Understanding Digital Technology’s Evolution and the Path of Measured Productivity Growth: Present and Future in the Mirror of the Past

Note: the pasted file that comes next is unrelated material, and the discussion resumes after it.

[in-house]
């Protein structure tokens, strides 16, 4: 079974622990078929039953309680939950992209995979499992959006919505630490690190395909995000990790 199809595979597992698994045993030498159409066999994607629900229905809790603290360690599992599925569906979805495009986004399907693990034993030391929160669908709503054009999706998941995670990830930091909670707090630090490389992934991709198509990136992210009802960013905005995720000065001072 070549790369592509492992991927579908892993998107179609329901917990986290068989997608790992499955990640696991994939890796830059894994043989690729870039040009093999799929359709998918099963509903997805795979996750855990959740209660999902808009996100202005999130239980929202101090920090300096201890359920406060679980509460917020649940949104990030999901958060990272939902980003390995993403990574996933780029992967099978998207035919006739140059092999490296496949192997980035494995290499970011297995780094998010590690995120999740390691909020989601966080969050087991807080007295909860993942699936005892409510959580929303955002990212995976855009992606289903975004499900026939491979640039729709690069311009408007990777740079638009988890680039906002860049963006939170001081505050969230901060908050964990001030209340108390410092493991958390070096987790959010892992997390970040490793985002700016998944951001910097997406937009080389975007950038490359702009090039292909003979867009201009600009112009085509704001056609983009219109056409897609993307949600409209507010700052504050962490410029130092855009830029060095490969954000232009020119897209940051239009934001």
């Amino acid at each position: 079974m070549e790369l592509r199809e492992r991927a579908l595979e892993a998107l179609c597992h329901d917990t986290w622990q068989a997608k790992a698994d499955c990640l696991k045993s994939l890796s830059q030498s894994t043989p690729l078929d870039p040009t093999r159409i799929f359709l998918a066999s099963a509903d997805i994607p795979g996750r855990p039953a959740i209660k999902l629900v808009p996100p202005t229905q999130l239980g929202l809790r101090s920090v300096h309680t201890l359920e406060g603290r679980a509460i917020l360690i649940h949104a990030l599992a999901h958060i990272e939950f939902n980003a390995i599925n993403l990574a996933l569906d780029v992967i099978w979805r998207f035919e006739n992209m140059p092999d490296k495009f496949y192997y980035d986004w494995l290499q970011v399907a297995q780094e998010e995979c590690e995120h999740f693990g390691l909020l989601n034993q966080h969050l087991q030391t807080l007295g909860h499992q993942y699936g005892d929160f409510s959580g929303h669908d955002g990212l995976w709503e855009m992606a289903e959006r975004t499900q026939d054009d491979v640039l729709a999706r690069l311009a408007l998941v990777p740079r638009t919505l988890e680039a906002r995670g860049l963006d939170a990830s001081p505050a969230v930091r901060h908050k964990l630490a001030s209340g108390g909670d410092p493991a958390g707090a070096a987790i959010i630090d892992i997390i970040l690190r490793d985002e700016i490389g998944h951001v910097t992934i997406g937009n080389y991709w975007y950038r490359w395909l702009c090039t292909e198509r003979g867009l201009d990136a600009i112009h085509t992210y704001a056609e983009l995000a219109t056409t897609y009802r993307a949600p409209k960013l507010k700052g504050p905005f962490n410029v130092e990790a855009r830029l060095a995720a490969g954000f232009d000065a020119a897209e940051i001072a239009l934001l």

Three styles of explanation have been advanced by economists seeking to account for the so-called 'productivity paradox'. The coincidence of a persisting slowdown in the growth of measured total factor productivity (TFP) in the US, since the mid-1970's, with the wave of information technology (It) innovations, is said by some to be an illusion due to the mismeasurement of real output growth; by others to expose the mistaken expectations about the benefits of computerization; and by still others to reflect the amount of time, and the volume of intangible investments in 'learning', and the time required for ancillary innovations that allow the new digital technologies to be applied in ways that are reflected in measured productivity growth. This paper shows that rather than viewing these as competing hypotheses, the dynamics of the transition to a new technological and economic regime based upon a general purpose technology (GPT) should be understood to be likely to give rise to all three 'effects.' It more fully articulates and supports this thesis, which was first advanced in the 'computer and dynamo' papers by David (1990, 1991). The relevance of that historical experience is re-asserted and supported by further evidence rebutting skeptics who have argued that the diffusion of electrification and computerization have little in common. New evidence is produced about the links between IT use, mass customization, and the upward bias of output price deflators arising from the method used to 'chain in' new products prices. The measurement bias due to the exclusion of intangible investments from the scope of the official national product accounts also is examined. Further, it is argued that the development of the general-purpose PC delayed the re-organization of businesses along lines that would have more directly raised task productivity, even though the technologies yielded positive 'revenue productivity' gains for large companies. The paper concludes by indicating the emerging technical and organizational developments that are likely to deliver a sustained surge of measured TFP growth during the decades that lie immediately ahead.
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